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What Makes a Good Burger?
Musings from the South Beach Wine & Food Festival Burger Bash
The South Beach Wine & Food Festival opened the past Friday with its annual Burger Bash. Thousands of people attended the sold-out affair, chowing down on burgers and quaffing beer, wine, and tequila cocktails.
The event, hosted by iconic chef (and Bam!-er) Emeril Lagasse, featured chefs from around the world vying for the bragging rights of winning one of two awards: the “Very Best Burger,” voted on by a panel of judges that included Ming Tsi, Robert Irvine, Phil Rosenthal, and Dave Portnoy; and the “People’s Choice” award, where ticketholders get to have a say in their best bite.
Burger Bash is part foodie event, part campaign with restaurateurs holding signs, ringing cowbells, and bartering extra fries for votes. The burgers, themselves, come in all forms and with all manner of toppings: cheese, fried onions, truffle shavings, bacon jam, pork belly — you name it. Every once in a while there’s a plant-based burger or a fishburger. They don’t go over well.
BurgerFi, a Fort Lauderdale-based burger chain won the title of “Very Best Burger” for its new BBQ Rodeo Burger with charred jalapenos, crispy haystack onions, and sweet Memphis BBQ sauce. A local Miami restaurant called Motek Cafe won the hearts of the everyman with its Arayes burger, a lamb/beef patty on a pita, topped with harissa aioli and tahini.
I’ve been thinking about burgers a lot lately. Last week, I went to a Jimmy Buffett concert.: The entire arena sang along with Jimmy as he listed his requirements for the perfect burger: “I like mine with lettuce and tomato, Heinz 57, and French fried potatoes.” Anthony Bourdain had an opinion on what makes the perfect burger: Good meat (fresh, never frozen, and on the fatty side), a squishy bun that has the right meat-to-bread ratio, meltable cheese, and ketchup (or other sauce you can justify). No leaning tower of burger for Bourdain. Ralph Pagano agrees. The owner of Naked Taco restaurants in Miami, Pagano has a strong opinion on what constitutes the perfect burger. “Everyone wants to tell you the secret to a good burger is the meat. They are incorrect,” he shares.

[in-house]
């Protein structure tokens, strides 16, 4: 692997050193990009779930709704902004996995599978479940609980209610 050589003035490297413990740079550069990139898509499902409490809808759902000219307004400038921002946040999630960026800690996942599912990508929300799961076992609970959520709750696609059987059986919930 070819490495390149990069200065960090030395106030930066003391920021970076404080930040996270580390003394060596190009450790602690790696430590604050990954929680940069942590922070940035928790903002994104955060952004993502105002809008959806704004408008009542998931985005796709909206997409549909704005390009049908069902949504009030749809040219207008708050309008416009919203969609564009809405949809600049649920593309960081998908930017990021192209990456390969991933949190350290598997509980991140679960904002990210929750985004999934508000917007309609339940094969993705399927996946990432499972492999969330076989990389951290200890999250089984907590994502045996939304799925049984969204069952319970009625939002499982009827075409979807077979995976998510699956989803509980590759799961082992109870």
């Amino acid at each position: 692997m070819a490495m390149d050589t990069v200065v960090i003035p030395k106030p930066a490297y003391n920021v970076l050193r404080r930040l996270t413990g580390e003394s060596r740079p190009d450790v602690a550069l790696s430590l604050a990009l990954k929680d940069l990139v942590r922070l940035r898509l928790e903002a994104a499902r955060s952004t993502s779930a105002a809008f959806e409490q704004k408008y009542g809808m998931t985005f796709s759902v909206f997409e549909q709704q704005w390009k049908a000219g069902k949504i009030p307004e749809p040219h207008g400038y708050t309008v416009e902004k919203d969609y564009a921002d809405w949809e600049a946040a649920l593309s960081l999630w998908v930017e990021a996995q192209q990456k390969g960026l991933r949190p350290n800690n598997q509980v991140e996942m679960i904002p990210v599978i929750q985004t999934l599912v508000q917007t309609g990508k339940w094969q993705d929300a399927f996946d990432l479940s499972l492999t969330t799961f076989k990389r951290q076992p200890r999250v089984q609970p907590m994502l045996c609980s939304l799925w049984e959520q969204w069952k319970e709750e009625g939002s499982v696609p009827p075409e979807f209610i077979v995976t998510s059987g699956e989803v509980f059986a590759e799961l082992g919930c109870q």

So what is the secret?
“The bread,” he adds. “Doesn’t matter how good the meat is. Doesn’t matter how cheesy the cheese is. It needs a bread delivery system to put it in your mouth. The bread must hold up to the juices of the meat and ketchup. It has to be firm to the tooth but soft to the chew.”
The ideal bun?
“A potato bun,” adds Pagano. “All these chefs like a brioche because they think they’re fancy. The only bread to be used on a burger is Martin’s potato roll.”
Pagano is also from the less-is-more school of burgers. “Processed American cheese, raw onion, bread-and-butter pickles, and ketchup are the only things I want on a burger,” says the chef, who controversially adds that Coca-Cola is not the beverage of choice for a burger: “If you’re not drinking a beer, a burger should be paired with root beer.”
Pagano then shares why burgers are so loved they get their own festivals and songs. “They’re comforting. They’re family, and they’re the all-American food,” says the chef.
In 2017, Pagano was involved in an explosion at a restaurant he was about to open in Bimini, Bahamas. The chef pushed an employee to safety and was engulfed in flames. He was airlifted to Miami and spent 59 days at Ryder Trauma Center.
The chef confides what he wished for those two months.
“When I was in the hospital, I craved many things. I craved for my hands to work. I wanted to walk. I wanted to see my family. But what I craved that I could actually obtain is a burger,” Pagano says. “Raw onions, American cheese, pickles, on a potato bun, with ketchup. And I felt safe.”
Pagano is not only safe, but the chef is also in the process of opening several new restaurants, after making a remarkable recovery from the accident.
In the end, however you like your burger — cheese, no cheese, with avocado or guava jelly it doesn’t matter as long as that burger brings you comfort and joy.